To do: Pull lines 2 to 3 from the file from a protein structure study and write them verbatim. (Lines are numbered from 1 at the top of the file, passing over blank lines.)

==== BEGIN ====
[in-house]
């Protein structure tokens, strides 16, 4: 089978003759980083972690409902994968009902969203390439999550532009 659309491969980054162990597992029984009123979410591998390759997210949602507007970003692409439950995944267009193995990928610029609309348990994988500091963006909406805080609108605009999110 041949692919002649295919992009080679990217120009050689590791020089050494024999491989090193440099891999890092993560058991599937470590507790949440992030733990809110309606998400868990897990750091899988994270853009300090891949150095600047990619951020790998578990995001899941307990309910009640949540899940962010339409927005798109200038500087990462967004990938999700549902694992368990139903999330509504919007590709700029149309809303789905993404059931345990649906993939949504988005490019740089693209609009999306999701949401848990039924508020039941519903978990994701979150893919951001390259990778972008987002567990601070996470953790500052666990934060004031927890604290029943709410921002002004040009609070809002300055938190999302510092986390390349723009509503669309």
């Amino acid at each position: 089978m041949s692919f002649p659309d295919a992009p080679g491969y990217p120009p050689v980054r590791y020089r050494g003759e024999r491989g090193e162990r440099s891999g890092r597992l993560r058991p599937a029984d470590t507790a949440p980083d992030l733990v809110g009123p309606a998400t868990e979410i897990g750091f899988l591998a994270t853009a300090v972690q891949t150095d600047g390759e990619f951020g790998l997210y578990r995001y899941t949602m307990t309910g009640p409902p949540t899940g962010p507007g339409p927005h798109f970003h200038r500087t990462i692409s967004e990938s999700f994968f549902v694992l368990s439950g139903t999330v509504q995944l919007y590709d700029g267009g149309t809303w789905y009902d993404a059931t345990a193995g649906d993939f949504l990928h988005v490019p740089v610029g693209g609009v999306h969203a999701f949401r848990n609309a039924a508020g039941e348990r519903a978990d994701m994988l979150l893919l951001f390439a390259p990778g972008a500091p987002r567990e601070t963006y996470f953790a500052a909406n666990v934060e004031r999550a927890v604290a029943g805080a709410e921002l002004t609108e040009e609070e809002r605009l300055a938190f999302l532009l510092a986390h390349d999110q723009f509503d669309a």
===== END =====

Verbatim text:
């Protein structure tokens, strides 16, 4: 089978003759980083972690409902994968009902969203390439999550532009 659309491969980054162990597992029984009123979410591998390759997210949602507007970003692409439950995944267009193995990928610029609309348990994988500091963006909406805080609108605009999110 041949692919002649295919992009080679990217120009050689590791020089050494024999491989090193440099891999890092993560058991599937470590507790949440992030733990809110309606998400868990897990750091899988994270853009300090891949150095600047990619951020790998578990995001899941307990309910009640949540899940962010339409927005798109200038500087990462967004990938999700549902694992368990139903999330509504919007590709700029149309809303789905993404059931345990649906993939949504988005490019740089693209609009999306999701949401848990039924508020039941519903978990994701979150893919951001390259990778972008987002567990601070996470953790500052666990934060004031927890604290029943709410921002002004040009609070809002300055938190999302510092986390390349723009509503669309």
């Amino acid at each position: 089978m041949s692919f002649p659309d295919a992009p080679g491969y990217p120009p050689v980054r590791y020089r050494g003759e024999r491989g090193e162990r440099s891999g890092r597992l993560r058991p599937a029984d470590t507790a949440p980083d992030l733990v809110g009123p309606a998400t868990e979410i897990g750091f899988l591998a994270t853009a300090v972690q891949t150095d600047g390759e990619f951020g790998l997210y578990r995001y899941t949602m307990t309910g009640p409902p949540t899940g962010p507007g339409p927005h798109f970003h200038r500087t990462i692409s967004e990938s999700f994968f549902v694992l368990s439950g139903t999330v509504q995944l919007y590709d700029g267009g149309t809303w789905y009902d993404a059931t345990a193995g649906d993939f949504l990928h988005v490019p740089v610029g693209g609009v999306h969203a999701f949401r848990n609309a039924a508020g039941e348990r519903a978990d994701m994988l979150l893919l951001f390439a390259p990778g972008a500091p987002r567990e601070t963006y996470f953790a500052a909406n666990v934060e004031r999550a927890v604290a029943g805080a709410e921002l002004t609108e040009e609070e809002r605009l300055a938190f999302l532009l510092a986390h390349d999110q723009f509503d669309a």